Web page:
In this week’s episode of the Managing Uncertainty Podcast, Bryghtpath Principal & CEO discusses a number of reputation management and crisis communications topics that arose during a recent day he spent at the Carlson School of Management, part of the University of Minnesota.
Topics discussed during this episode include the Boeing 737-MAX crisis, the Starbucks crisis in Philadelphia some time ago, and personalities and leadership skills for reputation management, crisis management & communication leaders.
Hello and welcome to the Managing Uncertainty Podcast. I’m Bryan Strawser, principal and CEO at Bryghtpath. And what I would like to talk about in this week’s episode is a series of questions that I was asked this past weekend. Some of you might know from looking at my bio I’m an alumni of the Carlson School of Management at the University of Minnesota where I earned my MBA in 2014. and this past weekend I was invited to come back to the university and serve as a judge along with a faculty member for students’ final projects in the executive MBA program. Ironically, it was five years to the day since I had done the exact same thing there at the Carlson School presenting on my final project along with a five of my fellow classmates from Minnesota, Vienna, and China. But I had a chance to talk with several students over lunch, and of course when we talk about what I do for a living, people are always totally fascinated by this idea of crisis management and business continuity, crisis communications.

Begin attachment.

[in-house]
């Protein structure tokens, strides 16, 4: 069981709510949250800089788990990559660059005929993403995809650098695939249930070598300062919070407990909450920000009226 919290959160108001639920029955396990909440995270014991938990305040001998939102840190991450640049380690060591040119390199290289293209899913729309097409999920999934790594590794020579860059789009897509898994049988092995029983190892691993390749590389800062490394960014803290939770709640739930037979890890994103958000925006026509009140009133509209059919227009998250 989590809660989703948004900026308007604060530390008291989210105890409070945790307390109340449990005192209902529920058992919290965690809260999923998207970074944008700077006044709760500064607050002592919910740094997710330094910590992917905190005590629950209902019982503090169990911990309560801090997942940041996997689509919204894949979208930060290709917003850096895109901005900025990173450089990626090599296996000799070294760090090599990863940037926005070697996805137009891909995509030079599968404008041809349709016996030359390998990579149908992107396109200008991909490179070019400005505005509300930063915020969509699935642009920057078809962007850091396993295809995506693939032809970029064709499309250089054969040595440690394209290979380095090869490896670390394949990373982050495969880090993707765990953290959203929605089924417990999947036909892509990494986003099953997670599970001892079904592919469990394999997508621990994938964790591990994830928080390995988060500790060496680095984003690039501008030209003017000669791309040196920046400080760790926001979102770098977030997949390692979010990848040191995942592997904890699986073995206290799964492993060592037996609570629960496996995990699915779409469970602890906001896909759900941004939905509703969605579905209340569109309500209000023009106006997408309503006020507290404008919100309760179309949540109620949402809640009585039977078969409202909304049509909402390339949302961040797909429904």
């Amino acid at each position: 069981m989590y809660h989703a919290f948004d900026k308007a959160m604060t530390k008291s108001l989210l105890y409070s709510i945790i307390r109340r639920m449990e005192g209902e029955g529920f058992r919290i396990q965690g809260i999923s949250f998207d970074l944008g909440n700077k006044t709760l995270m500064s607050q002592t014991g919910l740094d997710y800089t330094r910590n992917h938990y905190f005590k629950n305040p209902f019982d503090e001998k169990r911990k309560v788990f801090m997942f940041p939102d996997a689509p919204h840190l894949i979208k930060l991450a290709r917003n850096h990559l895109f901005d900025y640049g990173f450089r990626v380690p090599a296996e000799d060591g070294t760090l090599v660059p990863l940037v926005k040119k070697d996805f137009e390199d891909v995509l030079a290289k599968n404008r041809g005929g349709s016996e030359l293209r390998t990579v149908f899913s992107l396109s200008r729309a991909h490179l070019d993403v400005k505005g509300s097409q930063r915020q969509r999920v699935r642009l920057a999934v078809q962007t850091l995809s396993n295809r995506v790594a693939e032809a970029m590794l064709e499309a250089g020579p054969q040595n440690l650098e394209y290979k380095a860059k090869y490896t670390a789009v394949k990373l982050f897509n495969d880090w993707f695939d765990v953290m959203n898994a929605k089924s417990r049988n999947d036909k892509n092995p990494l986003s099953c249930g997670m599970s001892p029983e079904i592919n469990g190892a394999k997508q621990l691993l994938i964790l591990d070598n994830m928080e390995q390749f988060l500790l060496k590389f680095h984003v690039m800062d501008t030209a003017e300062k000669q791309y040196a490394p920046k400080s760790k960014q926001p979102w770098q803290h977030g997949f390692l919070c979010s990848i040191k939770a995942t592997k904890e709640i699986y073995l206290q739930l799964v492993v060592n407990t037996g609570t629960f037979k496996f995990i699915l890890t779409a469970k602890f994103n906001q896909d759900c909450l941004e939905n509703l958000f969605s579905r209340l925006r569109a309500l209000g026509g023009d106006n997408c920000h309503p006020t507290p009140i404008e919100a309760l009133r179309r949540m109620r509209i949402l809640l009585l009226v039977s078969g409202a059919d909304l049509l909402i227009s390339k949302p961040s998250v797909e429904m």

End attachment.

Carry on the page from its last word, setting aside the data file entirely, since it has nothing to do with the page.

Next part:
And so, I got three interesting questions and I thought that it would be fun to kind of riff on these a little bit for a podcast episode. So here it goes. The first question that I got was about the Boeing 737 Max issues that the Boeing organization has been faced with following their recent crash, two crashes, of that aircraft. And a lot of commentary in the public sphere in the media about how Boeing got the aircraft approved, about the level of government oversight of that development and flight certification, about potential software issues with the aircraft, and how Boeing has been managing all of this reputationally. And the question that it was asked kind of along the lines of what did I think about the timing of this situation in terms of just how quickly or not quickly that the story got out and how Boeing responded to those questions.